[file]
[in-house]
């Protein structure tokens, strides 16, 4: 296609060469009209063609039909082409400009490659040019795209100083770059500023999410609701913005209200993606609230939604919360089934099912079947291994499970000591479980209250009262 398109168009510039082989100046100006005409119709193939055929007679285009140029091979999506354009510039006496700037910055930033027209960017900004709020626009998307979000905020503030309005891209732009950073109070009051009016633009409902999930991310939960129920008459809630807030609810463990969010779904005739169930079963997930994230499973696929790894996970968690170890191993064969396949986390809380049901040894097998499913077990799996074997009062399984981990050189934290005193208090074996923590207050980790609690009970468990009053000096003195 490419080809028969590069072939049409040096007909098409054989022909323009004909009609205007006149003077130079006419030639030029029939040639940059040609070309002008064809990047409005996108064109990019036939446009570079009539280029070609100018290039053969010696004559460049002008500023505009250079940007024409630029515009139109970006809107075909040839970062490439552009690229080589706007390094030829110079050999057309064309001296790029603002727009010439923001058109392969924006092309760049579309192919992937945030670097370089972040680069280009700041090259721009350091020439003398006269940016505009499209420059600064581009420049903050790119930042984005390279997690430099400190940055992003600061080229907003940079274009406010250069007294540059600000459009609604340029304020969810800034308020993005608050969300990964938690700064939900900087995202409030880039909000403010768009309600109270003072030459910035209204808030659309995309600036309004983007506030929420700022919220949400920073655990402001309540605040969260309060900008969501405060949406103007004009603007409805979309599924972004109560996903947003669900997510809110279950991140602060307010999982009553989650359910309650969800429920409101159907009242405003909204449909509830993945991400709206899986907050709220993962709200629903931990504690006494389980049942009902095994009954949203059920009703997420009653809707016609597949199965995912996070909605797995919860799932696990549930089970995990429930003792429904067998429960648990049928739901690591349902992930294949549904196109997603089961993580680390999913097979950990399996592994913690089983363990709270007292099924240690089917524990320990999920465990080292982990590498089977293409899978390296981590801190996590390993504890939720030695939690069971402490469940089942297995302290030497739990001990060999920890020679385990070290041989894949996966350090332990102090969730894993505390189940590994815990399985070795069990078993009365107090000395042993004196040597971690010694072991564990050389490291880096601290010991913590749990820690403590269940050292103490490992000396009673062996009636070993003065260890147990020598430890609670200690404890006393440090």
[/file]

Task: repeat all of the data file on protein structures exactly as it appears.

[in-house]
């Protein structure tokens, strides 16, 4: 296609060469009209063609039909082409400009490659040019795209100083770059500023999410609701913005209200993606609230939604919360089934099912079947291994499970000591479980209250009262 398109168009510039082989100046100006005409119709193939055929007679285009140029091979999506354009510039006496700037910055930033027209960017900004709020626009998307979000905020503030309005891209732009950073109070009051009016633009409902999930991310939960129920008459809630807030609810463990969010779904005739169930079963997930994230499973696929790894996970968690170890191993064969396949986390809380049901040894097998499913077990799996074997009062399984981990050189934290005193208090074996923590207050980790609690009970468990009053000096003195 490419080809028969590069072939049409040096007909098409054989022909323009004909009609205007006149003077130079006419030639030029029939040639940059040609070309002008064809990047409005996108064109990019036939446009570079009539280029070609100018290039053969010696004559460049002008500023505009250079940007024409630029515009139109970006809107075909040839970062490439552009690229080589706007390094030829110079050999057309064309001296790029603002727009010439923001058109392969924006092309760049579309192919992937945030670097370089972040680069280009700041090259721009350091020439003398006269940016505009499209420059600064581009420049903050790119930042984005390279997690430099400190940055992003600061080229907003940079274009406010250069007294540059600000459009609604340029304020969810800034308020993005608050969300990964938690700064939900900087995202409030880039909000403010768009309600109270003072030459910035209204808030659309995309600036309004983007506030929420700022919220949400920073655990402001309540605040969260309060900008969501405060949406103007004009603007409805979309599924972004109560996903947003669900997510809110279950991140602060307010999982009553989650359910309650969800429920409101159907009242405003909204449909509830993945991400709206899986907050709220993962709200629903931990504690006494389980049942009902095994009954949203059920009703997420009653809707016609597949199965995912996070909605797995919860799932696990549930089970995990429930003792429904067998429960648990049928739901690591349902992930294949549904196109997603089961993580680390999913097979950990399996592994913690089983363990709270007292099924240690089917524990320990999920465990080292982990590498089977293409899978390296981590801190996590390993504890939720030695939690069971402490469940089942297995302290030497739990001990060999920890020679385990070290041989894949996966350090332990102090969730894993505390189940590994815990399985070795069990078993009365107090000395042993004196040597971690010694072991564990050389490291880096601290010991913590749990820690403590269940050292103490490992000396009673062996009636070993003065260890147990020598430890609670200690404890006393440090």